Mr G Magwanishe (ANC) believed that it was not desirable to proceed with the proposal. He said that the reasons Prince Buthelezi advanced for the change in the Constitution were not convincing. He had based his argument on the situation when the President was shown disrespect in Natal, when a crowd had booed. That was not to his mind sufficient to motivate a change to the Constitution. There would be turbulences in any democratic country from time to time, and the Constitution could not be changed every time this happened. He added that from 1910 to 1993 South Africa had a Head of State and a Head of Government, but it created problems. There could be tensions between the two offices. Thirdly, the powers that Prince Buthelezi had suggested must be given to the President were powers such as appointing the Prime Minister, and these were powers that were conventions under the Westminster system of government.  In the United Kingdom, after elections, the Queen would invite the leader of the largest political party to form the government. This was not the power of the President, but rather the power of Parliament. No significant powers were given to that office.

The Chairperson interjected that according to the proposal it would be in the power of the President together with Parliament that would appoint the Prime Minister.

Mr Magwanishe responded that the fact that Parliament would nominate the Prime Minister in fact took the powers away from the President. It was from that Westminster convention that the Head of State, who was the Head of Government, would invite the leader of the majority party to form a government. In the proposal it was not clear that that this would be the prerogative of the President alone. Furthermore, he believed that if the President were a ceremonial Head of State with no real powers it would not add value to the system. The current system was good and could be used in the same way as it had been in the past without amending the Constitution.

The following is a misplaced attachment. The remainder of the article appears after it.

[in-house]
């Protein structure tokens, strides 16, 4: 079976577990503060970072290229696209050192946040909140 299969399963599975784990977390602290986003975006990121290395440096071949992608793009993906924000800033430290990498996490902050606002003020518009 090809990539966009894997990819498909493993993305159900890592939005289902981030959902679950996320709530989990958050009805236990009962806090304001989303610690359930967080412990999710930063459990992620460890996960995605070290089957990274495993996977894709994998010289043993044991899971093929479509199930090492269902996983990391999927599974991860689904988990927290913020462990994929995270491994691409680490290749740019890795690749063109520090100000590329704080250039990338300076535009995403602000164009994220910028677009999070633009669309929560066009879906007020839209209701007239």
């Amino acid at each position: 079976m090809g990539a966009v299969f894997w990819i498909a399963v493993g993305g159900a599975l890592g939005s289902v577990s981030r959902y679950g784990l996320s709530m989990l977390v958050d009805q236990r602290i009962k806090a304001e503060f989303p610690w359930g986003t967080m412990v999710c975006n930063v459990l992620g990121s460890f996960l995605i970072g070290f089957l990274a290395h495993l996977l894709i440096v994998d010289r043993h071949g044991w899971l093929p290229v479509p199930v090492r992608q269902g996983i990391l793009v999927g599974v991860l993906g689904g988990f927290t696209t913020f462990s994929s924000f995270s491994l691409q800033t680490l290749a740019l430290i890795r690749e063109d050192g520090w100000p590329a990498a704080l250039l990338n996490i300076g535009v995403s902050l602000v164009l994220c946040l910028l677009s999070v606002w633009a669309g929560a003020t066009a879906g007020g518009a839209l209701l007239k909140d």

Mr Magwanishe further said that President Mbeki had been to every corner of South Africa and the people had been very happy to see him, so the two incidents in KwaZulu-Natal did not mean there was a crisis. There was no crisis, and the Constitution should only be changed in extreme circumstances.

Mr A Ainslie (ANC) seconded the remarks. There had to be extremely strong reasons for any amendments to the Constitution. Whilst Prince Buthelezi had made out a detailed and complex case for the office of the Prime Minister and his / her authority, he had made no such case as to why the present system should be done away with. He had mentioned a “huge storm” that was coming but did not expand upon the nature of that storm and why it should engulf the Presidency. He referred to the Durban Rally, when the President ,in the presence of the Indian Prime Minister, was heckled. That was extremely unfortunate but did not represent a crisis requiring a radical change to the Constitution.

Mr Ainslie added that Prince Buthelezi also made reference to his address during the State of the Nation Debate. That address was also filled with vague concerns of what might happen, but nothing specific was mentioned. There were therefore no real reasons advanced as to precisely why the Constitution should be altered in such a drastic way.

Mr Ainslie further stated that Prince Buthelezi wanted to ensure that the President would be above party politics. However, since the nominee would come from a political party, there was a contradiction there already.

Mr Ainslie stated that South Africa had a young system but there was widespread support. It would evolve over time as change was required. In his view there was no need to accede to this proposal.

Mr H Bekker (IFP) reminded Members that the Committee’s decision was concerned with whether it was desirable that the proposal should go forward. That desirability did not mean that the Bill had to be enacted. It was merely a recommendation that the Speaker take the matter to Parliament where it would be further debated there.